An article published by the Ifo Institute in Germany compares the carbon footprint of a battery-electric car to that of a diesel car, and argues a higher share of electric cars will not contribute to reducing German carbon dioxide emissions. Respondents rejected the authors’ calculations as unrealistic and biased, and pointed to a series of studies that conclude the opposite. We summarise the article and responses to it.

By: Michael Baltensperger Topic: Energy & Climate, Innovation & Competition Policy Date: May 13, 2019
Read article More on this topic More by this author

Blog Post

All eyes on the Fed

Last week the US Federal Reserve left the federal funds rate unchanged and lowered the interest rate on excess reserves. We review economists’ recent views on the monetary policy conduct and priorities of the United States’ central bank system.

By: Inês Goncalves Raposo Topic: Global Economics & Governance Date: May 6, 2019
Read article More on this topic More by this author

Blog Post

Is this blog post legal (under new EU copyright law)?

How new EU rules on using snippets from news publishers and on copyright infringement liability might affect circulation of information, revenue distribution, market power and EU business competitiveness.

By: Catarina Midoes Topic: European Macroeconomics & Governance Date: April 8, 2019
Read article More on this topic More by this author

Blog Post

Secular stagnation and the future of economic stabilisation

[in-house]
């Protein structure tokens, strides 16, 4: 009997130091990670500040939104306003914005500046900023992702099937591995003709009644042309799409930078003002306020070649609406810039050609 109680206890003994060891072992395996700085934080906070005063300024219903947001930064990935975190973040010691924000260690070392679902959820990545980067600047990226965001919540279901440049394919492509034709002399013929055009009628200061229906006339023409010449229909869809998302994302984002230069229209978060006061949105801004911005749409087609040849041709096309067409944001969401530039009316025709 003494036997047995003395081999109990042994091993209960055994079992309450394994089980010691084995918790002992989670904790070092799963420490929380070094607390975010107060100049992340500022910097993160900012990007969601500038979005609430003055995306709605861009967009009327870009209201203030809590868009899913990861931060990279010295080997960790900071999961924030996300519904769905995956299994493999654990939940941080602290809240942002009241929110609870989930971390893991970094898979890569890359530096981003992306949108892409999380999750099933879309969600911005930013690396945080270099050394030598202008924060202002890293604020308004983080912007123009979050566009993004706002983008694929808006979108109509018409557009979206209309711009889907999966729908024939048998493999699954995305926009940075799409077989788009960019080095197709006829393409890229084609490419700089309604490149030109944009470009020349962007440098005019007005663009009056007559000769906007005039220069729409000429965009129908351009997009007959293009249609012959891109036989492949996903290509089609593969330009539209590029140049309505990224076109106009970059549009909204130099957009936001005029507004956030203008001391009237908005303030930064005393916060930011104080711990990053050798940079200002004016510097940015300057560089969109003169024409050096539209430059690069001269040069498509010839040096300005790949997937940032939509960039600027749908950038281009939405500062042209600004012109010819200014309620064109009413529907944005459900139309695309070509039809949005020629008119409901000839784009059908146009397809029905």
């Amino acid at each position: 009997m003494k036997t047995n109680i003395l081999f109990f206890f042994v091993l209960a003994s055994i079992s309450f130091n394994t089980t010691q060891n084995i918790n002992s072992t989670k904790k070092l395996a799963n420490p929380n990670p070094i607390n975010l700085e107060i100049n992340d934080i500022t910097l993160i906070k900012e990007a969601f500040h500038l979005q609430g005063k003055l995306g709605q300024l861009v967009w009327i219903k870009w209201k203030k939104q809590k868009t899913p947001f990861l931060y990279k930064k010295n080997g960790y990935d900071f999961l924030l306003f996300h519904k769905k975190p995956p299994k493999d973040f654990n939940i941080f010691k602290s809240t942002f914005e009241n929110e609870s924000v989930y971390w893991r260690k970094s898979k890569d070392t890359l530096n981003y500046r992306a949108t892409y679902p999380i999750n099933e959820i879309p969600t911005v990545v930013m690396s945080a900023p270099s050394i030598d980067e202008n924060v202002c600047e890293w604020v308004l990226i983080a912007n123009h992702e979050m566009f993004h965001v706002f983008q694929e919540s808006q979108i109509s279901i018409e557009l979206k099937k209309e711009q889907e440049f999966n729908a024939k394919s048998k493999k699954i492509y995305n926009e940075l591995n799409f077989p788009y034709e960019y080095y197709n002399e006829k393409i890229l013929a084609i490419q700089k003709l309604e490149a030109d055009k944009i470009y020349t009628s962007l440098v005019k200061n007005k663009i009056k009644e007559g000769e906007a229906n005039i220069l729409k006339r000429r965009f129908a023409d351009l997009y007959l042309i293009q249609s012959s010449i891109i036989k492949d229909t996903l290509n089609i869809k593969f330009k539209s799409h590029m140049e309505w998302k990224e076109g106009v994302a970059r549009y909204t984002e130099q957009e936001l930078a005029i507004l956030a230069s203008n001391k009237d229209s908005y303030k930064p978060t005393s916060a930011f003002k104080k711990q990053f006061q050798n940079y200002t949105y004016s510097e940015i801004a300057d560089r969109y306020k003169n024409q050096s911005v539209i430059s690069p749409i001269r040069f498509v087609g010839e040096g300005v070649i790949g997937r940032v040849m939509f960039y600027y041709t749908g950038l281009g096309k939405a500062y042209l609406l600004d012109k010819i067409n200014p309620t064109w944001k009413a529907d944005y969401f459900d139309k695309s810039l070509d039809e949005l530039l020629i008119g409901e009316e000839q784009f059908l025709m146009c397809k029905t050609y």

Larry Summers’ and Łukasz Rachel’s most recent study documents a secular fall in neutral real rates in advanced economies. According to the authors, this fall would be even more marked in the absence of offsetting fiscal policies. Policymaking in a world of permanently low interest rates may be hard to navigate, especially in troubled waters. We review economists’ views on the matter

By: Inês Goncalves Raposo Topic: European Macroeconomics & Governance Date: April 1, 2019
Read article More on this topic More by this author

Opinion

China’s debt is still piling up – and the pile-up is getting faster

With looser monetary policy, China's policymakers hope to encourage banks to lend more to the private sector. This seems to imply a change from the deleveraging drive begun in mid-2017. Although this should be good news for China's growth in the short term, such a continued accumulation of debt cannot but imply deflationary pressures and a lower potential growth further down the road.

By: Alicia García-Herrero Topic: Global Economics & Governance Date: March 19, 2019
Read article More on this topic More by this author

Blog Post

Greening monetary policy: An alternative to the ECB’s market-neutral approach

The ECB’s market-neutral approach to monetary policy undermines the general aim of the EU to achieve a low-carbon economy. An alternative tilting approach would foster low-carbon production, accelerating the transition of the EU to a low-carbon economy, and could be implemented without undue interference with the chief aim of price stability.